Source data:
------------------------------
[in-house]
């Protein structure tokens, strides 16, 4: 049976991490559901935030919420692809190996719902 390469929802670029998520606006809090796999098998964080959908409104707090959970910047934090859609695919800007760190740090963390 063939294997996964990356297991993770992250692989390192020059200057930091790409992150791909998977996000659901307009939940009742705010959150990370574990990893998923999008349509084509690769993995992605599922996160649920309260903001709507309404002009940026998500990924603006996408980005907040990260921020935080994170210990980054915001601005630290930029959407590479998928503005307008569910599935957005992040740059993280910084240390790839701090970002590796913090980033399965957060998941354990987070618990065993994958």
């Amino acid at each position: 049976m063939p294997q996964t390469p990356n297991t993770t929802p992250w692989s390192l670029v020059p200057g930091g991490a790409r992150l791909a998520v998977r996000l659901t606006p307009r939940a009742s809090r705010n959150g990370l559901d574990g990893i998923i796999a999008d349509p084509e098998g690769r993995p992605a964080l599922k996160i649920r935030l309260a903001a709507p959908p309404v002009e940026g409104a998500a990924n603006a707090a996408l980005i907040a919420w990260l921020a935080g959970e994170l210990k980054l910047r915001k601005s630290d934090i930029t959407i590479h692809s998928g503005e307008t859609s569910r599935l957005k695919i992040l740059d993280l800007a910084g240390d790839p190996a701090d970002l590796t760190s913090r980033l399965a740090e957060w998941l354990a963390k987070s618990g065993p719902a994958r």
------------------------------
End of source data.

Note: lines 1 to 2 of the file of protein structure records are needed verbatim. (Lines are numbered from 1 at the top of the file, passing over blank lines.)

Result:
[in-house]
């Protein structure tokens, strides 16, 4: 049976991490559901935030919420692809190996719902 390469929802670029998520606006809090796999098998964080959908409104707090959970910047934090859609695919800007760190740090963390 063939294997996964990356297991993770992250692989390192020059200057930091790409992150791909998977996000659901307009939940009742705010959150990370574990990893998923999008349509084509690769993995992605599922996160649920309260903001709507309404002009940026998500990924603006996408980005907040990260921020935080994170210990980054915001601005630290930029959407590479998928503005307008569910599935957005992040740059993280910084240390790839701090970002590796913090980033399965957060998941354990987070618990065993994958």